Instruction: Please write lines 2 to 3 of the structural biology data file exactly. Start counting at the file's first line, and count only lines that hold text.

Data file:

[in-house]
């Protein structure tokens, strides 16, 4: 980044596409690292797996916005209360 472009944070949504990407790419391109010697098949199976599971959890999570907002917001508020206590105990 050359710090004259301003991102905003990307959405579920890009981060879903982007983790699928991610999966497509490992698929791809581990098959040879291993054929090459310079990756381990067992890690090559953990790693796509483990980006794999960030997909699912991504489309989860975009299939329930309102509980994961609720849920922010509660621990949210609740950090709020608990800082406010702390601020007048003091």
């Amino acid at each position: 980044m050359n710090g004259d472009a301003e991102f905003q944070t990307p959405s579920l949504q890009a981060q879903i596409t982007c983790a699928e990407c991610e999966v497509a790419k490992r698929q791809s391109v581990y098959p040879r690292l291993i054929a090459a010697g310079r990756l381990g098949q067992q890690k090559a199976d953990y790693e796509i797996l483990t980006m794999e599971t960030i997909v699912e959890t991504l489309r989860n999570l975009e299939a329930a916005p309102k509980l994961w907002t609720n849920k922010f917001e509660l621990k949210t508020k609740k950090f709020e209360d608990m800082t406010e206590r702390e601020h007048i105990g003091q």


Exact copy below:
């Protein structure tokens, strides 16, 4: 980044596409690292797996916005209360 472009944070949504990407790419391109010697098949199976599971959890999570907002917001508020206590105990 050359710090004259301003991102905003990307959405579920890009981060879903982007983790699928991610999966497509490992698929791809581990098959040879291993054929090459310079990756381990067992890690090559953990790693796509483990980006794999960030997909699912991504489309989860975009299939329930309102509980994961609720849920922010509660621990949210609740950090709020608990800082406010702390601020007048003091």
């Amino acid at each position: 980044m050359n710090g004259d472009a301003e991102f905003q944070t990307p959405s579920l949504q890009a981060q879903i596409t982007c983790a699928e990407c991610e999966v497509a790419k490992r698929q791809s391109v581990y098959p040879r690292l291993i054929a090459a010697g310079r990756l381990g098949q067992q890690k090559a199976d953990y790693e796509i797996l483990t980006m794999e599971t960030i997909v699912e959890t991504l489309r989860n999570l975009e299939a329930a916005p309102k509980l994961w907002t609720n849920k922010f917001e509660l621990k949210t508020k609740k950090f709020e209360d608990m800082t406010e206590r702390e601020h007048i105990g003091q």